FAQ - Micron HMC Controller

 Micron HMC Controller

What HMC specification does the Pico HMC controller implement? 

The full Hybrid Memory Cube Consortium’s Specification 1.1. This is the specification that corresponds to the second generation HMC.

What are the currently supported FPGA devices?

The HMC Controller currently works with Altera Stratix V and Kintex UltraScale devices. For more information see here.

What kind of interface does the HMC controller have?

The controller has a raw 640-bit interface or an AXI-4, multi-port interface.

What are the benefits of using one interface over the other?

The Multiport interface makes it a lot easier to generate packets. It takes care of creating well-formed packets according to the protocol rather than generating a kind of raw package. However, this feature can be turned off or on depending on your application needs.

If you use the Raw Interface, you will have to do almost all functions – build up the flit, use correct values for all the fields, use flags that won’t overlap, etc.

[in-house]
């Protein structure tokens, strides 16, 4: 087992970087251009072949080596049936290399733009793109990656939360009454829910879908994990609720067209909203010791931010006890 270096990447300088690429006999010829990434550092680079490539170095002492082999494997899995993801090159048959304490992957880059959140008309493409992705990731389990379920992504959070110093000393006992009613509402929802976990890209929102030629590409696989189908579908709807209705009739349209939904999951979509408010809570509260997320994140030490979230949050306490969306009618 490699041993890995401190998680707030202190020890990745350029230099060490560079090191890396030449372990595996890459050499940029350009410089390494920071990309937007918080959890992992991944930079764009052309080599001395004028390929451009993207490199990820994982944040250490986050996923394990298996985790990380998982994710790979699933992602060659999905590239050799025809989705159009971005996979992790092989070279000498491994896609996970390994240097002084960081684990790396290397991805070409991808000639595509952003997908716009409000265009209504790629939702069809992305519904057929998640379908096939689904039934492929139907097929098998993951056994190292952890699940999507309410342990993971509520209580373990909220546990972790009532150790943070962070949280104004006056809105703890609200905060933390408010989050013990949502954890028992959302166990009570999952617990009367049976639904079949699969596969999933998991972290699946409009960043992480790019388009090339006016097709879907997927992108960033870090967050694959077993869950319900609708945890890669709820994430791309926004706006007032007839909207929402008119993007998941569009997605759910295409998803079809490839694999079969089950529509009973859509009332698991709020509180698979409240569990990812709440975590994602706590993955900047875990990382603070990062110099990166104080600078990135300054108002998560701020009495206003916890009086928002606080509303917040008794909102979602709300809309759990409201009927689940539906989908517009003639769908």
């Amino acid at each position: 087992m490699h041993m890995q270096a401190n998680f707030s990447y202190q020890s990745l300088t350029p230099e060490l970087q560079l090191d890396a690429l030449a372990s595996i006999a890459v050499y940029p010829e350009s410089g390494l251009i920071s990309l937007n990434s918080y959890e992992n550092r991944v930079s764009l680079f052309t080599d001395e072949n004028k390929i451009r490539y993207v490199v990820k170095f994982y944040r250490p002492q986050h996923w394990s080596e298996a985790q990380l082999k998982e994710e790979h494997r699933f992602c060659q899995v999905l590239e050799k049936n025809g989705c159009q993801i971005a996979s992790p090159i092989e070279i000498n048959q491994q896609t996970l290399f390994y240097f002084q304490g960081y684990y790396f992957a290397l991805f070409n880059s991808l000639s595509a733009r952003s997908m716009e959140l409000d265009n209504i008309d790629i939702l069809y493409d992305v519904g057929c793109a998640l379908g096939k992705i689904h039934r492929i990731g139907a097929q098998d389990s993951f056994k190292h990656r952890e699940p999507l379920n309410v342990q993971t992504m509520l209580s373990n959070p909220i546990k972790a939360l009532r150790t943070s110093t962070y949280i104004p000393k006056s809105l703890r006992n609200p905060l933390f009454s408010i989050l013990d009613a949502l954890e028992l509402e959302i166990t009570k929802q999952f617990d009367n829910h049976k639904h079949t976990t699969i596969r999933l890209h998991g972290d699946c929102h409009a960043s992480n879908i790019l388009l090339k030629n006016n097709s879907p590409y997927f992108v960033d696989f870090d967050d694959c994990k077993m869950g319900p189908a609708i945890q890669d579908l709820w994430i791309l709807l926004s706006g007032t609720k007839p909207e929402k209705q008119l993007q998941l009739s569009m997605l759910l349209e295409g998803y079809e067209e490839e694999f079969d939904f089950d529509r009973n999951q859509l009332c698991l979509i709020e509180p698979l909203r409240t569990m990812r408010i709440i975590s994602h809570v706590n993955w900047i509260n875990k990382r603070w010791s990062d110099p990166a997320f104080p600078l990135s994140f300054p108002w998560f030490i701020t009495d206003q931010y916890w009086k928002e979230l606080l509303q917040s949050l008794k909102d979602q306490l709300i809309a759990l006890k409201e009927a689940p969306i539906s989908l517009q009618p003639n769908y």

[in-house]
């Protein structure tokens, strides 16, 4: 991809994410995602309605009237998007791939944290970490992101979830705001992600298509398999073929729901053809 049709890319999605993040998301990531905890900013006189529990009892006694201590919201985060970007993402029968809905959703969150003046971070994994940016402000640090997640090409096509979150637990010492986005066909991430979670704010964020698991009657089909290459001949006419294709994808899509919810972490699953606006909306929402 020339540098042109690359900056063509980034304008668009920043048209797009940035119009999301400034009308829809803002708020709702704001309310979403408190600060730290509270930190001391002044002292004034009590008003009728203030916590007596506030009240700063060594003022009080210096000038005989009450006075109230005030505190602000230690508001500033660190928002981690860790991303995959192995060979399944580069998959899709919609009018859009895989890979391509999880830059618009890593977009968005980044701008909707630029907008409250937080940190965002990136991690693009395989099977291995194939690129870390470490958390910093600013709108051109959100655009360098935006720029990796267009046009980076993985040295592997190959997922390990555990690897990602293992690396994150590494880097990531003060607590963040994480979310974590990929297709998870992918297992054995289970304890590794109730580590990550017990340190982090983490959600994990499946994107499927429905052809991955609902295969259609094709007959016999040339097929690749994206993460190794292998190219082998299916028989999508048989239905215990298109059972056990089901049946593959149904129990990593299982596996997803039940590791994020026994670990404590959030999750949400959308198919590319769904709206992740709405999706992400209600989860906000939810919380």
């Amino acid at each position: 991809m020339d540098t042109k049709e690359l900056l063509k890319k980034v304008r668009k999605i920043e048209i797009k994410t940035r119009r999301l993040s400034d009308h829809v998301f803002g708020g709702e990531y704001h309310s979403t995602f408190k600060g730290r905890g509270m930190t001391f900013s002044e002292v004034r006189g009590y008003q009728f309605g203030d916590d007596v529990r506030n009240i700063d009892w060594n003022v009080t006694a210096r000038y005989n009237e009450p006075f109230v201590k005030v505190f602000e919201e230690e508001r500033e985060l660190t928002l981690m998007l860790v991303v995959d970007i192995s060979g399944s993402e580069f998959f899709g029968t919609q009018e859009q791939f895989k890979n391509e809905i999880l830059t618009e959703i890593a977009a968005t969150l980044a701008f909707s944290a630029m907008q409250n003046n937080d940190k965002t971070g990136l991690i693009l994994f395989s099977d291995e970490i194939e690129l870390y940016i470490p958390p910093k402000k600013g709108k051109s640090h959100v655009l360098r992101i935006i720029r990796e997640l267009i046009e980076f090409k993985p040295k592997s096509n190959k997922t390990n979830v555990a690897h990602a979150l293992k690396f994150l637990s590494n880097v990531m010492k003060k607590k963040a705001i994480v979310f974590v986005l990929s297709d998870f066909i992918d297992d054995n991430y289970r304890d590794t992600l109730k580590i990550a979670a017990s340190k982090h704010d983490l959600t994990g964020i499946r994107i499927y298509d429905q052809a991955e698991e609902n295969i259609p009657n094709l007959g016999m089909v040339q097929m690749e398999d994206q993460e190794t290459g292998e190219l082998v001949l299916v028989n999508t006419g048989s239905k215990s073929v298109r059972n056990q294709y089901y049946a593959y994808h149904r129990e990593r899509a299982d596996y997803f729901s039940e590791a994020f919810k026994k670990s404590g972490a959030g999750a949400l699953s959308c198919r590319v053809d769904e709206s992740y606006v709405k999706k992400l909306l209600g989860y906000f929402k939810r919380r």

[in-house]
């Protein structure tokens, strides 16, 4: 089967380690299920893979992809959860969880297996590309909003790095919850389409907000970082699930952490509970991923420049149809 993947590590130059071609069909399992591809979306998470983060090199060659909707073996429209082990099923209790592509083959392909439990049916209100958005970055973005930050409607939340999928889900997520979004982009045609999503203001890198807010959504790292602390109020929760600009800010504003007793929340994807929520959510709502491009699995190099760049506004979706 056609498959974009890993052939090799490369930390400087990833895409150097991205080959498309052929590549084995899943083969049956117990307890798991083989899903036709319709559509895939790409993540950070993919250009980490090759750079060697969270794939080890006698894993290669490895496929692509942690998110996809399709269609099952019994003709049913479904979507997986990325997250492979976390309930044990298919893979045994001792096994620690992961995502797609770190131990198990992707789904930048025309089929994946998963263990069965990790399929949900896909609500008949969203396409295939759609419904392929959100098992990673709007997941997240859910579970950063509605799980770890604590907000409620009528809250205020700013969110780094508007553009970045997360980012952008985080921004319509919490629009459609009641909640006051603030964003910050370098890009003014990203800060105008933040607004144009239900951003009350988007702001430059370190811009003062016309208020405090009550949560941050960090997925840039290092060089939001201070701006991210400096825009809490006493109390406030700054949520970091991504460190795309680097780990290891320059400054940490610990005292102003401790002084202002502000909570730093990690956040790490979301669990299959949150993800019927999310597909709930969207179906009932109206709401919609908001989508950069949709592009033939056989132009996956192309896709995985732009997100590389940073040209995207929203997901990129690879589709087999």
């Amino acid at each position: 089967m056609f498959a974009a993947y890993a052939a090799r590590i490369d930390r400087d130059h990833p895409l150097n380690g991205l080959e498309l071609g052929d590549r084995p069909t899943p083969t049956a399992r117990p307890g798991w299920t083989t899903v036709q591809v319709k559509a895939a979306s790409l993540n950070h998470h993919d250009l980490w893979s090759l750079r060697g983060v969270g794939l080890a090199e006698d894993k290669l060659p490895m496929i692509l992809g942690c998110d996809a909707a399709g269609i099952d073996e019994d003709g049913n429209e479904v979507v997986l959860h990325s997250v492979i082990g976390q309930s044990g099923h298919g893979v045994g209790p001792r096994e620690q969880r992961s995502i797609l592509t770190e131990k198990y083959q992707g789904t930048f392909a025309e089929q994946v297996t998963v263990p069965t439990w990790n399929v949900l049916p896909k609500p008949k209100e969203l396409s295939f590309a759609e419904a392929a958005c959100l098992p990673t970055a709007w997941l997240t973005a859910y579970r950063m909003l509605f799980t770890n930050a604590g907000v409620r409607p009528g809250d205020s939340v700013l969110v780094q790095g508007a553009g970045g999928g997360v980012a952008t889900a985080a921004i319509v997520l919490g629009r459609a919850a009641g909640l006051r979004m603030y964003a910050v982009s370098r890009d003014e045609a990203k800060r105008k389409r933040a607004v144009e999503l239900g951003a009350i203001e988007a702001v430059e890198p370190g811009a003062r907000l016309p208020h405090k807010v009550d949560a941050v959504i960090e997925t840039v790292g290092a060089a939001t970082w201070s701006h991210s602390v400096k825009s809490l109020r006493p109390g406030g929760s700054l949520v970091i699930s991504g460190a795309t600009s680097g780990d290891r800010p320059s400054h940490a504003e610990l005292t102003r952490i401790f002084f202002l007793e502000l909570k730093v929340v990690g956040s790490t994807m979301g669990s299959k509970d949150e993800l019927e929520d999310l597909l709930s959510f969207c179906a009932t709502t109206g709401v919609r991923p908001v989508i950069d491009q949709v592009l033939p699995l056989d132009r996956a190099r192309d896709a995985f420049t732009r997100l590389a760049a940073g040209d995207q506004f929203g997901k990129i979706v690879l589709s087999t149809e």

What are the bandwidth numbers using the HMC?

Bandwidth numbers can be viewed  here. However, the controller itself is designed so it doesn’t have to throttle any of the speeds at any point. Therefore, anything that you see from the performance model of the chip is going to be available to you through our controller. We are not going to introduce any extra bottlenecks.

What clock speed is the controller running at?

The clock speeds is 375MHZ at 15Gbps and 250MHz at 10Gbps. As Gen 3 will have 30Gbps transceivers, either the 640-bit wide bus will have to lengthen or we will have to increase the clock speed.

What is the latency internal to the Controller?